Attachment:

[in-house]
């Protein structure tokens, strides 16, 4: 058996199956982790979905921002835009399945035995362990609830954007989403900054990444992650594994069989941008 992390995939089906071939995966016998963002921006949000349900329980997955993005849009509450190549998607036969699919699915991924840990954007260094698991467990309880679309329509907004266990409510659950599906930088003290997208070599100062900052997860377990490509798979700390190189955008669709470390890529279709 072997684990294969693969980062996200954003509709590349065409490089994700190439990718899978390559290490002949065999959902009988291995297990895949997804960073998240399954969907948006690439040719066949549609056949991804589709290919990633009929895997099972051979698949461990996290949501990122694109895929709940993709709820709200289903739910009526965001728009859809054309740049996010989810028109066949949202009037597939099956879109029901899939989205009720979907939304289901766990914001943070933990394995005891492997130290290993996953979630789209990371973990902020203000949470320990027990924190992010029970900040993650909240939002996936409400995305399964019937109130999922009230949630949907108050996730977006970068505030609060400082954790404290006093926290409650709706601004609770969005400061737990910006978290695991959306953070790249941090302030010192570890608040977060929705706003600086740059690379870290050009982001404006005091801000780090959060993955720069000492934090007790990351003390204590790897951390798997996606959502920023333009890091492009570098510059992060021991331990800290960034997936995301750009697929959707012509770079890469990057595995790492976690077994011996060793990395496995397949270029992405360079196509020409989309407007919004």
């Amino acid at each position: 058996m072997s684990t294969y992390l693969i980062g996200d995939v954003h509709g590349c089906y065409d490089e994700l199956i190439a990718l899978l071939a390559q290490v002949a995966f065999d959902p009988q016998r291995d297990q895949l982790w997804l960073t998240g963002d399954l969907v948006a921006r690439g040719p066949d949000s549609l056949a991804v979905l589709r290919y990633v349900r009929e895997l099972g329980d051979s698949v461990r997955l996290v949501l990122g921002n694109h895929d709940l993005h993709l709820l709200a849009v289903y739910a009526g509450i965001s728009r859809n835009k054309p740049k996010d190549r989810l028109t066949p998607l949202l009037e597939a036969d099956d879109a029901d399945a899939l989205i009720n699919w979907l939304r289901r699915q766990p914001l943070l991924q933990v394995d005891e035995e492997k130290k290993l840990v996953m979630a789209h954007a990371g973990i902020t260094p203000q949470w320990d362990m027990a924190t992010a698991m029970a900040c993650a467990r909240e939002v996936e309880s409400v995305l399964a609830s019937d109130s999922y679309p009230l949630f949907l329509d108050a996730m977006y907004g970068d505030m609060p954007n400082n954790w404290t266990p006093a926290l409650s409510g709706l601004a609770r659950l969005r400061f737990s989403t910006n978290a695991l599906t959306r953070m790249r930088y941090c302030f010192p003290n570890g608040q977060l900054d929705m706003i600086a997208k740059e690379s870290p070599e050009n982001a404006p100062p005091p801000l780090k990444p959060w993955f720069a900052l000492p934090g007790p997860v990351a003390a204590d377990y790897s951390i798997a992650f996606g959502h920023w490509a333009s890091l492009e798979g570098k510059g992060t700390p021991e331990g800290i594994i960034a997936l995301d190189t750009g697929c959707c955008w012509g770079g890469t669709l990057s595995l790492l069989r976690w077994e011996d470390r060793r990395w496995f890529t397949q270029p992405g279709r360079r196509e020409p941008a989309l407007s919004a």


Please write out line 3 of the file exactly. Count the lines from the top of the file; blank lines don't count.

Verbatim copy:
């Amino acid at each position: 058996m072997s684990t294969y992390l693969i980062g996200d995939v954003h509709g590349c089906y065409d490089e994700l199956i190439a990718l899978l071939a390559q290490v002949a995966f065999d959902p009988q016998r291995d297990q895949l982790w997804l960073t998240g963002d399954l969907v948006a921006r690439g040719p066949d949000s549609l056949a991804v979905l589709r290919y990633v349900r009929e895997l099972g329980d051979s698949v461990r997955l996290v949501l990122g921002n694109h895929d709940l993005h993709l709820l709200a849009v289903y739910a009526g509450i965001s728009r859809n835009k054309p740049k996010d190549r989810l028109t066949p998607l949202l009037e597939a036969d099956d879109a029901d399945a899939l989205i009720n699919w979907l939304r289901r699915q766990p914001l943070l991924q933990v394995d005891e035995e492997k130290k290993l840990v996953m979630a789209h954007a990371g973990i902020t260094p203000q949470w320990d362990m027990a924190t992010a698991m029970a900040c993650a467990r909240e939002v996936e309880s409400v995305l399964a609830s019937d109130s999922y679309p009230l949630f949907l329509d108050a996730m977006y907004g970068d505030m609060p954007n400082n954790w404290t266990p006093a926290l409650s409510g709706l601004a609770r659950l969005r400061f737990s989403t910006n978290a695991l599906t959306r953070m790249r930088y941090c302030f010192p003290n570890g608040q977060l900054d929705m706003i600086a997208k740059e690379s870290p070599e050009n982001a404006p100062p005091p801000l780090k990444p959060w993955f720069a900052l000492p934090g007790p997860v990351a003390a204590d377990y790897s951390i798997a992650f996606g959502h920023w490509a333009s890091l492009e798979g570098k510059g992060t700390p021991e331990g800290i594994i960034a997936l995301d190189t750009g697929c959707c955008w012509g770079g890469t669709l990057s595995l790492l069989r976690w077994e011996d470390r060793r990395w496995f890529t397949q270029p992405g279709r360079r196509e020409p941008a989309l407007s919004a």